As for Park Kitchen though (oh yeah, I did originally have a subject thingee going here) I suppose it’s always been a bit off-the-beaten path, a few blocks east of all the other Pearl District restaurants, and a few blocks north of the downtown “hubbub”.IMG_1107 That’s never stopped Park Kitchen from healthy customer traffic though, not to mention being a critic’s darling since practically the moment it opened. In fact, except for some very negative comments I recently read from a long removed (but always remembered) RR member, I don’t think I’ve ever heard or read anything negative about chef Scott Dolich or PK, except for how diminutive the space was and how close diners had to sit next to one another. Park Kitchen has done some expanding though, and while many of the tables still lack privacy, the restaurant can now accomodate more bodies.

My two other visits to Park Kitchen were several years ago (it’s been around 6 years now?) and both for lunch. Now, it was time to whip out the big bucks and do dinner, as Park Kitchen has never exactly been cheap. The first example of this, if you want bread at Park Kitchen to begin your meal, you have to buy it. I know this is an ongoing trend, and a couple months in the future I will find myself paying $1.50 to eat one dinner roll, but isn’t $4.00 a bit much to have to pay for a cotton pickin’ basket of bread. IMG_1103After all, what is it, gold leaf bread or something? Actually, I seem to remember it was from Ken’s, as much of the really good restaurant bread around town is, and it came with some delicious little Park Kitchen housemade crackers, which were delicate and nifty, but $4.00 can’t help but leave a bad taste in one’s mouth, especially for something that many, many restaurants still gave away for free, and in ample supplies as well.

The over-priced bread with “good olive oil” (is there a crappy olive oil that makes it cheaper, maybe I’ll have that next time) really is about my only complaint about our dinner at Park Kitchen. As you often read, the place is very professional, yet friendly, and the food is first rate. Even with the expanded area, the main dining room still seems a bit smallish, and privacy tends to be elusive at Park Kitchen, but the atmosphere is pleasant in a very modern way (although the bathroom seems quite lacking for an establishment of this caliber).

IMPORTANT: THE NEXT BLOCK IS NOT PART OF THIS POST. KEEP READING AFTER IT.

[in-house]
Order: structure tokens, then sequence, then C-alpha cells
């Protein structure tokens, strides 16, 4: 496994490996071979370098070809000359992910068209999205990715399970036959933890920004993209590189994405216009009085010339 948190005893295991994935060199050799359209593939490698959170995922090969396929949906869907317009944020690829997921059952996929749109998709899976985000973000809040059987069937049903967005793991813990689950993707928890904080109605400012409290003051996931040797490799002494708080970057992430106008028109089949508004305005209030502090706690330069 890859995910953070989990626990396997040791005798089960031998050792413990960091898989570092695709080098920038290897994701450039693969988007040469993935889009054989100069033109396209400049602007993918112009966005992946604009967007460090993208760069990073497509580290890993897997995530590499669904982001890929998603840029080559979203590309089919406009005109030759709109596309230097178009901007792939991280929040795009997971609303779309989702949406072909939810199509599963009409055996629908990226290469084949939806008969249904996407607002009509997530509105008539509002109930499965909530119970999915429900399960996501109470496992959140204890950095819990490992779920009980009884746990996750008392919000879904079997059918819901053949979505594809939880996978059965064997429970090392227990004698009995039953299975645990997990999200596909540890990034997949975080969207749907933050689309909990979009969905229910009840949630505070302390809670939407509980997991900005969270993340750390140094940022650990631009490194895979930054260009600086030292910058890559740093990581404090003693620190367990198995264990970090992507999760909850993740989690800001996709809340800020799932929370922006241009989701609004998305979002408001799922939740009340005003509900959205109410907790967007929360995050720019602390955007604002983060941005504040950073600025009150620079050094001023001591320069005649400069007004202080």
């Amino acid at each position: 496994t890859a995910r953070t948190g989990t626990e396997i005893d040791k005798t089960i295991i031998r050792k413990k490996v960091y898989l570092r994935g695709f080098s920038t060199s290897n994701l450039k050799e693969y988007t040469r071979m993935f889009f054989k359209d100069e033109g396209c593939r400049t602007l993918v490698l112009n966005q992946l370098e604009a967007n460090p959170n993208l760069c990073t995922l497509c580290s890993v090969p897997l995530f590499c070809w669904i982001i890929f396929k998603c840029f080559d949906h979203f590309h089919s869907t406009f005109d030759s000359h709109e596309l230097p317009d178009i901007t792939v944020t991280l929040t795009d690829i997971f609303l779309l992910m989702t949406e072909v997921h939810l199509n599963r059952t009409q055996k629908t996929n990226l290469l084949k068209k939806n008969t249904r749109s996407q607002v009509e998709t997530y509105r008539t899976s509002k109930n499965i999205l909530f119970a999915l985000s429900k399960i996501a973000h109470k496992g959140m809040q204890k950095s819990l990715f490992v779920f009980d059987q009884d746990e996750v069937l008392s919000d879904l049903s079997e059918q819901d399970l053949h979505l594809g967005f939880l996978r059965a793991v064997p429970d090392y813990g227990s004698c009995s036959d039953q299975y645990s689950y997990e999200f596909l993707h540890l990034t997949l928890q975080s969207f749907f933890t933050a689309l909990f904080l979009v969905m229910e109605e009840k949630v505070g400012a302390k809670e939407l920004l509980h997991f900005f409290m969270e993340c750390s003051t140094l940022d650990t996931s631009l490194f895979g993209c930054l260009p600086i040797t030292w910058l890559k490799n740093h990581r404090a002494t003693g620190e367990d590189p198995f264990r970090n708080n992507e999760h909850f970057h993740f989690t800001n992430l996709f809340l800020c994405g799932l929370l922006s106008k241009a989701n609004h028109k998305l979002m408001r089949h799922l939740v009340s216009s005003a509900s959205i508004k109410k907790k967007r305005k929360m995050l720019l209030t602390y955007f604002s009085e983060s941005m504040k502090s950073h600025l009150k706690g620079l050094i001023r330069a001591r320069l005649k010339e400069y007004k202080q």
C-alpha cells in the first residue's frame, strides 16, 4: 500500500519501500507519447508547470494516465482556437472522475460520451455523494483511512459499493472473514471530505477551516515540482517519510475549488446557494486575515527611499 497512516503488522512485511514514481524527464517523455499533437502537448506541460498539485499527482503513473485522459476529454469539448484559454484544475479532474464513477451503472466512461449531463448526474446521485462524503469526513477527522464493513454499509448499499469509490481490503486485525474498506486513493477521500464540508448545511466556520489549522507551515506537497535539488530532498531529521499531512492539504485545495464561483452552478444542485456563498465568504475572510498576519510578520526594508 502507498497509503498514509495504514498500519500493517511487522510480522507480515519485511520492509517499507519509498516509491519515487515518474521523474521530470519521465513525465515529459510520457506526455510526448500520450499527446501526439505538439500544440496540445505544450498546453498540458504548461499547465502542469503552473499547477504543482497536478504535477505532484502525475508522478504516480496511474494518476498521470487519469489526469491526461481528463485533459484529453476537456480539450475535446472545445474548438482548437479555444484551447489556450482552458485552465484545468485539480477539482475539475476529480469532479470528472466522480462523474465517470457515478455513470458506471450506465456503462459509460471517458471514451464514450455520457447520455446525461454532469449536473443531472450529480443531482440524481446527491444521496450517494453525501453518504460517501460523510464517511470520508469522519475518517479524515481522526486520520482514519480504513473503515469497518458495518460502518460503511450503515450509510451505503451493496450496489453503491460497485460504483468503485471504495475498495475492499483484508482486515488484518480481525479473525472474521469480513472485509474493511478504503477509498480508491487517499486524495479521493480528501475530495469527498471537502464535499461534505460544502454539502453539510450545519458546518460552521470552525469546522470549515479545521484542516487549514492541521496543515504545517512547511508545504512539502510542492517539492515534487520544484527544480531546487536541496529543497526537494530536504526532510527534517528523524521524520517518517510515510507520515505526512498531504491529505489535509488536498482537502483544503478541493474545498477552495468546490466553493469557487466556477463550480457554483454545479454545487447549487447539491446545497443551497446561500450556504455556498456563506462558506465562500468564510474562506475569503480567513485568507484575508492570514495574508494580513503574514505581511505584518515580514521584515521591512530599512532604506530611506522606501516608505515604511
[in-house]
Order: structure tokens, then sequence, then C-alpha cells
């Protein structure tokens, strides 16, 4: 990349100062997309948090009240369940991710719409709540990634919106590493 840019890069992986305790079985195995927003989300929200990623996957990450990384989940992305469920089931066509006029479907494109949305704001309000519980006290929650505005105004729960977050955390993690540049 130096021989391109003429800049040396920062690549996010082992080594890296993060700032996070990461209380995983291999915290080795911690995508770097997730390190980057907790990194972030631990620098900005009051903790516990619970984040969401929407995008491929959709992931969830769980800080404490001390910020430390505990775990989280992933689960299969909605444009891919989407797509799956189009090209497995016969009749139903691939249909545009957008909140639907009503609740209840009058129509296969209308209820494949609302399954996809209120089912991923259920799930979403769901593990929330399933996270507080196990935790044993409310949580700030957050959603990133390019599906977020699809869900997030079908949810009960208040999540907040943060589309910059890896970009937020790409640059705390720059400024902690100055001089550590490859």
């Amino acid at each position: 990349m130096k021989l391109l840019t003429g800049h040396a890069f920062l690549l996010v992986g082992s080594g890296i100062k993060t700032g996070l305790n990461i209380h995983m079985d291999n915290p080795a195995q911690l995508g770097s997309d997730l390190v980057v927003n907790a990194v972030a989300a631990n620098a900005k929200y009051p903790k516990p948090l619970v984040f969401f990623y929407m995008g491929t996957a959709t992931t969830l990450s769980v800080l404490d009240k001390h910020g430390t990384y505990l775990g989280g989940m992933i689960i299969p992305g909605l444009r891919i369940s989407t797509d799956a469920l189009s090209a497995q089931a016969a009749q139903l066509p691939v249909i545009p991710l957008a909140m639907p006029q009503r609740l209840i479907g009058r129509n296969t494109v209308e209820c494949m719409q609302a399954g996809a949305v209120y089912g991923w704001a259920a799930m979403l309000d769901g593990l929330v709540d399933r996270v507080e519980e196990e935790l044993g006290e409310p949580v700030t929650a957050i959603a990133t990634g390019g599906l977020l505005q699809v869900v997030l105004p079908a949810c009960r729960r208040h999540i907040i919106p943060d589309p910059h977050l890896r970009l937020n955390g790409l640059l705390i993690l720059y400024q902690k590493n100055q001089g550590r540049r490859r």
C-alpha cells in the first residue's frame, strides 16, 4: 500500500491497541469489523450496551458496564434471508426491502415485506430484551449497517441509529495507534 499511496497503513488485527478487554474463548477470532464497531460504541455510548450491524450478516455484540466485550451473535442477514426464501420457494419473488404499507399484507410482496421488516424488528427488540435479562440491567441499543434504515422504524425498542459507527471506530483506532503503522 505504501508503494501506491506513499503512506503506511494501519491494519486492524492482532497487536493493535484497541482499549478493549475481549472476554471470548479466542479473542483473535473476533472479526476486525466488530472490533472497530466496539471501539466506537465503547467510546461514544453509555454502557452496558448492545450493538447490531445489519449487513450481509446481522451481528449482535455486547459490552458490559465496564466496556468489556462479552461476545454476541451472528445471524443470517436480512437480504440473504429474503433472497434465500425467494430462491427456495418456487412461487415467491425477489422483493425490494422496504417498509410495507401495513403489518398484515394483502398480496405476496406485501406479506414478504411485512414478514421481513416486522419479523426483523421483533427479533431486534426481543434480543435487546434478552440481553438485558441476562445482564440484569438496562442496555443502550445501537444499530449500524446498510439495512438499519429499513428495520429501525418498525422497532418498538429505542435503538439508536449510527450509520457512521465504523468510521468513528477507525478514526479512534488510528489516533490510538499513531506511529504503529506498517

IMG_1099Small plates are a big thing at Park Kitchen, and while the pricing is in the upper registers of what you see around Portland (well, obviously, with $4.00 bread) there’s lots of choice and innovation on display, especially with six Small Hot Plates, and ten Small Cold Plates (but actually only six Large Plates), so you can tell what Park Kitchen likes to dish up, lots of the smaller plates (many of which are actually very generous portions).

Sadly, because it’s been three months now, and because I can imagine my brain these days looking like one of those dried apple head dolls, I can’t totally remember exactly what everyone had this evening. But I’ll post the photos, and you can make something up. IMG_1106Chances are Glenda didn’t deviate much from her usual routine, starting her evening with a couple of PBR cold ones, followed by a nice big plate of nachos, some spicy hot wings for her main course, and a deep friend Twinkie for dessert. That’s the great thing about Glenda, she always lets me take lots of photos of her, but I don’t think she reads the blog, so I can basically write whatever I feel like about her.

Seriously though, anyone who has ever met Glenda, and almost anyone who has attended one of our dinners in the last two years probably has, knows what’s listed in the previous paragraph is not her typical dining out fare (but might be what she eats in private). Hers is the meal I am having the hardest time remembering (probably because she gobbled it up so fast). I’m pretty certain she began her evening with some sort of beet salad, and that it might have had some Oregon specialty cheese involved, perhaps from the Rogue Creamery. After that it’s a total blank, and not helped by the fact that I asked the restaurant for a menu of the evening’s fare, then left it there. I think she might have had some sort of Bass though. Whatever the slop, I do remember she found it delicious.